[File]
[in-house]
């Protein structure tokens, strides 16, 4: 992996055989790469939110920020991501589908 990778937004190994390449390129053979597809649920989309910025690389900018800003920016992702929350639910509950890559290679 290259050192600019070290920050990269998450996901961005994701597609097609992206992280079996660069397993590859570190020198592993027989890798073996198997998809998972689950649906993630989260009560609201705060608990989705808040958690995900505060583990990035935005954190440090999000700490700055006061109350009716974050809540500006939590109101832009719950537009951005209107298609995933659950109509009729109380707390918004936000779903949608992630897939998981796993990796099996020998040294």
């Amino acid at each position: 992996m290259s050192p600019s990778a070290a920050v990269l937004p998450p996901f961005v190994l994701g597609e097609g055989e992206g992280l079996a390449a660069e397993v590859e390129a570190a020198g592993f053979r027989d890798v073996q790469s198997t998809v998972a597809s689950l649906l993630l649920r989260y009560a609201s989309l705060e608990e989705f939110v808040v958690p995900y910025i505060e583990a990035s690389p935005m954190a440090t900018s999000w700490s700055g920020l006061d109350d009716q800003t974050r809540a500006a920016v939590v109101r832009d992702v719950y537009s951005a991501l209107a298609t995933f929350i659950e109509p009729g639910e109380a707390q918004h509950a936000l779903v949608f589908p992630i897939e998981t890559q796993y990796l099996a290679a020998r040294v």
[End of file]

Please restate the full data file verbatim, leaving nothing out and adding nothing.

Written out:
[in-house]
């Protein structure tokens, strides 16, 4: 992996055989790469939110920020991501589908 990778937004190994390449390129053979597809649920989309910025690389900018800003920016992702929350639910509950890559290679 290259050192600019070290920050990269998450996901961005994701597609097609992206992280079996660069397993590859570190020198592993027989890798073996198997998809998972689950649906993630989260009560609201705060608990989705808040958690995900505060583990990035935005954190440090999000700490700055006061109350009716974050809540500006939590109101832009719950537009951005209107298609995933659950109509009729109380707390918004936000779903949608992630897939998981796993990796099996020998040294």
């Amino acid at each position: 992996m290259s050192p600019s990778a070290a920050v990269l937004p998450p996901f961005v190994l994701g597609e097609g055989e992206g992280l079996a390449a660069e397993v590859e390129a570190a020198g592993f053979r027989d890798v073996q790469s198997t998809v998972a597809s689950l649906l993630l649920r989260y009560a609201s989309l705060e608990e989705f939110v808040v958690p995900y910025i505060e583990a990035s690389p935005m954190a440090t900018s999000w700490s700055g920020l006061d109350d009716q800003t974050r809540a500006a920016v939590v109101r832009d992702v719950y537009s951005a991501l209107a298609t995933f929350i659950e109509p009729g639910e109380a707390q918004h509950a936000l779903v949608f589908p992630i897939e998981t890559q796993y990796l099996a290679a020998r040294v």